When my wife’s cruise card decided it no longer wanted to open our cabin door we went to the customer service desk to ask them to please reprogram it. Instead of assistance we got a lecture. We copped a tirade blaming us for everything from demagnetizing it by putting it next to our credit card (a complete myth in case you’re interested) to telling us we weren’t using the door lock correctly (ignoring my explanation that my card still worked perfectly).
These are just two specific examples. We encountered similar attitudes from many of the more senior crew. While junior staff such as waiters and stewards were polite and obliging, the same couldn’t be said for their supervisors. Incredibly, some of the worst attitudes seemed to come from people whose job it was to provide “passenger service”. On a number of occasions we were made to feel like we were simply an inconvenience.
Organisiation (or the lack of it)
What kind of inspired organizational skills does it take to have our cruise documents, luggage labels and dockets for transfers from Hamburg to Kiel delivered to our cabin two days after the cruise had departed?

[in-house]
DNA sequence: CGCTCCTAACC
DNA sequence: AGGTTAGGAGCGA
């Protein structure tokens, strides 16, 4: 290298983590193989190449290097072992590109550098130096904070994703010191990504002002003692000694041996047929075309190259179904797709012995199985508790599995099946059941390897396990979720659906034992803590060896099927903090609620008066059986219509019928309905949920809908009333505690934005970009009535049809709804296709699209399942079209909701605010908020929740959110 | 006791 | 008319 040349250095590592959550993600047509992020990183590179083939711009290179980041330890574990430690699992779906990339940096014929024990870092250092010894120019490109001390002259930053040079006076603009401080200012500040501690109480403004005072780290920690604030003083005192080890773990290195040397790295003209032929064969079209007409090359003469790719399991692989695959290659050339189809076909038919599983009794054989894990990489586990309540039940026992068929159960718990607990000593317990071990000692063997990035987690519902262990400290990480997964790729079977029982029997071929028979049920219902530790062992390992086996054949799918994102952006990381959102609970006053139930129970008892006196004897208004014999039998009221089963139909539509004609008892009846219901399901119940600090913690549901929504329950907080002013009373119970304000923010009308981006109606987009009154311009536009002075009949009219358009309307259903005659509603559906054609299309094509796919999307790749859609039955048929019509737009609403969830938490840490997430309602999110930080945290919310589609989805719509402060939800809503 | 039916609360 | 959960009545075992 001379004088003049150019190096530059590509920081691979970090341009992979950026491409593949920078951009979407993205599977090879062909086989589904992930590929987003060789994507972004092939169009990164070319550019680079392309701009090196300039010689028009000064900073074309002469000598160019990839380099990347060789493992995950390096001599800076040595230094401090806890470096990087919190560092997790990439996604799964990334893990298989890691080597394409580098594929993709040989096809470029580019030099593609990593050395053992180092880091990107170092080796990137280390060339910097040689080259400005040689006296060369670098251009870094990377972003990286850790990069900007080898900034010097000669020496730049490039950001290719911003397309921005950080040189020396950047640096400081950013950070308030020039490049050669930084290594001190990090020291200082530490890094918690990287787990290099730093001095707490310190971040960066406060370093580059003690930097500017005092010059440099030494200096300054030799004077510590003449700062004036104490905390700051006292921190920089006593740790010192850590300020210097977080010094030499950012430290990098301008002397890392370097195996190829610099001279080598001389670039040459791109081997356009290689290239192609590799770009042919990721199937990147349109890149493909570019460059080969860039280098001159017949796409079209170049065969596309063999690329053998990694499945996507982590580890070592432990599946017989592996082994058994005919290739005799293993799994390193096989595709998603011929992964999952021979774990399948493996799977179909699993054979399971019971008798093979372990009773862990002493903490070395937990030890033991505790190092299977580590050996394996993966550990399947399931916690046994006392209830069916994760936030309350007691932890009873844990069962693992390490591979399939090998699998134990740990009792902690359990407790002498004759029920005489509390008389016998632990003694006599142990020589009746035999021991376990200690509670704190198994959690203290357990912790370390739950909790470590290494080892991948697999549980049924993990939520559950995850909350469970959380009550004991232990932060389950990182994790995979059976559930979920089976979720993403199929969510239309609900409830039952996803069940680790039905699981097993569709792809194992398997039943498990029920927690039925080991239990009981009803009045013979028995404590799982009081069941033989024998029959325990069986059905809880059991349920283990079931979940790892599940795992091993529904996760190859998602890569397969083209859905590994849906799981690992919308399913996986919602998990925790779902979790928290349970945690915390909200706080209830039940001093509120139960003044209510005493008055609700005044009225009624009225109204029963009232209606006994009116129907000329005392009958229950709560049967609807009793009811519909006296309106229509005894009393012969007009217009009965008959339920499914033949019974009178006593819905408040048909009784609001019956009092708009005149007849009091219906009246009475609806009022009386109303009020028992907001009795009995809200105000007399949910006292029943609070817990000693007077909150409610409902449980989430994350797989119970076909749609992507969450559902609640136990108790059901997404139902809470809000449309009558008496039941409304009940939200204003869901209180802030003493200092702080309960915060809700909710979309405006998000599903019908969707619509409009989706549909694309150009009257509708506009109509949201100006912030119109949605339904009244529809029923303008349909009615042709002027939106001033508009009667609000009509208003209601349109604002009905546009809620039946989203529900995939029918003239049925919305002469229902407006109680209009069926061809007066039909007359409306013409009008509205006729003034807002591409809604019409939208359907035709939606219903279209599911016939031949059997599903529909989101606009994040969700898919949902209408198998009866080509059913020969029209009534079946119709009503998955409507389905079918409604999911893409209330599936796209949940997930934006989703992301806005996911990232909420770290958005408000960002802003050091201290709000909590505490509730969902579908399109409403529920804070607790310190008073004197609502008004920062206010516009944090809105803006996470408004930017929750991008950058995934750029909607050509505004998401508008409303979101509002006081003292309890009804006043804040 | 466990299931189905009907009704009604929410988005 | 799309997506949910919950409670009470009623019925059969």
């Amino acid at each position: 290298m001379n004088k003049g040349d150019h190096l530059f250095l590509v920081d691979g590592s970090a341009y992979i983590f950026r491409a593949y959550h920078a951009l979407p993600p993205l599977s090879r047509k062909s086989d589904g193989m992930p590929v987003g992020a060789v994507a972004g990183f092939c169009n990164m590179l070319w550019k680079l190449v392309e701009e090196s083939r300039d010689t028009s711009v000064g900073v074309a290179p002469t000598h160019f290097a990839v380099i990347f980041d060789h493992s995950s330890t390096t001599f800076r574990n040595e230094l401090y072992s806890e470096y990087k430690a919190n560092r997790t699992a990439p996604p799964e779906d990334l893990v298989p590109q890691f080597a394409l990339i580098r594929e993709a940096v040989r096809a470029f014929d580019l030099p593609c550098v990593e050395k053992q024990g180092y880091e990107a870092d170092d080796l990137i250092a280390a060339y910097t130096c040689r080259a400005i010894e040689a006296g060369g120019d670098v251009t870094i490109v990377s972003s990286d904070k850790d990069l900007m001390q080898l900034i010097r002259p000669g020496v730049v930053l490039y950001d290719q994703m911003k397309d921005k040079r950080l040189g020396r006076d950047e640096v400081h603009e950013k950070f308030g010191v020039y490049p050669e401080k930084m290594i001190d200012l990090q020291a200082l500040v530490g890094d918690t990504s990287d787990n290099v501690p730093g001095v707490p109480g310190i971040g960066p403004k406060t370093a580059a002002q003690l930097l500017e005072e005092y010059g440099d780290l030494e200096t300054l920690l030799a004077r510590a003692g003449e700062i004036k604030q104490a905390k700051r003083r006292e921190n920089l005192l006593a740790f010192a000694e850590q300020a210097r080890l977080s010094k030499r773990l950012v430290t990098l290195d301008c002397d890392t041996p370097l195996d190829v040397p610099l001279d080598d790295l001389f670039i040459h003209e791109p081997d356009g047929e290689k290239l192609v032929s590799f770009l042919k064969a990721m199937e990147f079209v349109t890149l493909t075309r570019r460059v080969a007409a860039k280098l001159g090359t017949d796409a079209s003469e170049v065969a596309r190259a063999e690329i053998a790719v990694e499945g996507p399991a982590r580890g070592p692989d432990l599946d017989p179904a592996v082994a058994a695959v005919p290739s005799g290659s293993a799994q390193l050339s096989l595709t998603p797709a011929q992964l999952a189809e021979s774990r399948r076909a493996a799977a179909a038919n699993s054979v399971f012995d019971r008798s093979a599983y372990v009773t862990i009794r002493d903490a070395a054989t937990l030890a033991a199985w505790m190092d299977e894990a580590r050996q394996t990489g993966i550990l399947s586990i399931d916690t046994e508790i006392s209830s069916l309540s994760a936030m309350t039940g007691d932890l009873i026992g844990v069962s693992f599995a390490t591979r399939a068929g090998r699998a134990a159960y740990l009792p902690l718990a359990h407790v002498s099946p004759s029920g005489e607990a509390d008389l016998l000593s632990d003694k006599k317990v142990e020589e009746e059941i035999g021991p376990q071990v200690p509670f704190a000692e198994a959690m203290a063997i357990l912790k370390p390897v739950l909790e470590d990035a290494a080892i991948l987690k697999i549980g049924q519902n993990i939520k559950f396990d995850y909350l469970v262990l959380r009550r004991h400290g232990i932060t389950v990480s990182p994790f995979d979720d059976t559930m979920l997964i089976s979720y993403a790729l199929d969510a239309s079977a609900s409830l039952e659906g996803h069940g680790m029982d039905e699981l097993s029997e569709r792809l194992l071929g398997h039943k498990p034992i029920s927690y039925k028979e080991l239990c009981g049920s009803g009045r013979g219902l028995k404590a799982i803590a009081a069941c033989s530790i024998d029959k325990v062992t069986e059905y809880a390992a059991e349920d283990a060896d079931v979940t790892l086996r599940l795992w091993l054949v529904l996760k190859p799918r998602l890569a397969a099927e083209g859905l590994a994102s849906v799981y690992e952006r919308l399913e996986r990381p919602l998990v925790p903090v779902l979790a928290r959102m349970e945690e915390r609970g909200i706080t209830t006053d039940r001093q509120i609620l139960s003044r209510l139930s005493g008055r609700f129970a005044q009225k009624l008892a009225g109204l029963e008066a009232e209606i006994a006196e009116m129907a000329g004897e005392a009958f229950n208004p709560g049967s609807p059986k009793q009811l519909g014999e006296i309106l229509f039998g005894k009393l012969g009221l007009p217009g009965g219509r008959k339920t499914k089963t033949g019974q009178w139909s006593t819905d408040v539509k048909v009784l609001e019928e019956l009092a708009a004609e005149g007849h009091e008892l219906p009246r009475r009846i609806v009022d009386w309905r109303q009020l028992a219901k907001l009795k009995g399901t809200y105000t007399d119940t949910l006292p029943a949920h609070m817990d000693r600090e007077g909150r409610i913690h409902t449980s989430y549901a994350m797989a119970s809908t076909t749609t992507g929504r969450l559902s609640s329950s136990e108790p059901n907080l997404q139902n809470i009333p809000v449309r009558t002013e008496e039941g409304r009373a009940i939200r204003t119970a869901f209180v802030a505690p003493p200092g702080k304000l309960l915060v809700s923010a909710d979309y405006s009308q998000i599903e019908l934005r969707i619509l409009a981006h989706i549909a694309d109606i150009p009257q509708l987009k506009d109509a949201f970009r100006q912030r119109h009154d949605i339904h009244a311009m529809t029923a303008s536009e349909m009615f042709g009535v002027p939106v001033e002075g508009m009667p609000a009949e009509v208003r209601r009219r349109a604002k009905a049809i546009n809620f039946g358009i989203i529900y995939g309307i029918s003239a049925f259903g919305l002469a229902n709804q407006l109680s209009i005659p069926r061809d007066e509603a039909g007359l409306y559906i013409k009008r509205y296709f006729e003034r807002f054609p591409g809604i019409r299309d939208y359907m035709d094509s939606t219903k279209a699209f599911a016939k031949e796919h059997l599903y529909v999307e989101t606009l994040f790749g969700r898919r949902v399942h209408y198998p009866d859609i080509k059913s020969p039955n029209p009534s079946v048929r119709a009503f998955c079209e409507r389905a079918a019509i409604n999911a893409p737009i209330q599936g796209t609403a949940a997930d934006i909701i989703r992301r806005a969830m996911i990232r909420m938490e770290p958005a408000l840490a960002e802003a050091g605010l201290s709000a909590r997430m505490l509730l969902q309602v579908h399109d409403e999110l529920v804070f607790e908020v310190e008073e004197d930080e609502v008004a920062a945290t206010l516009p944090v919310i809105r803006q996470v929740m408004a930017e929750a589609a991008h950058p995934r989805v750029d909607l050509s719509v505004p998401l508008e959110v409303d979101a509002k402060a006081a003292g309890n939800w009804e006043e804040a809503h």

Embarkation was a debacle and unfortunately proved to be something of an omen for things to come. We were dumped (by the MSC organized transfer) at the terminal in Kiel and it wasn’t until almost four hours later that we were finally able to board the ship. The terminal staff offered no information, advice or assistance whatsoever.
Pretty much everything requiring any degree of organizational skill ended up being a disaster. Probably the best/worst example was the day we arrived at Boston and had to go through US immigration. The US authorities had set up on the stage in the theatre and the idea was that passengers would be called to the theatre, seated in manageable, numbered blocks where they would wait briefly until their block was called whereupon they would be processed by the authorities.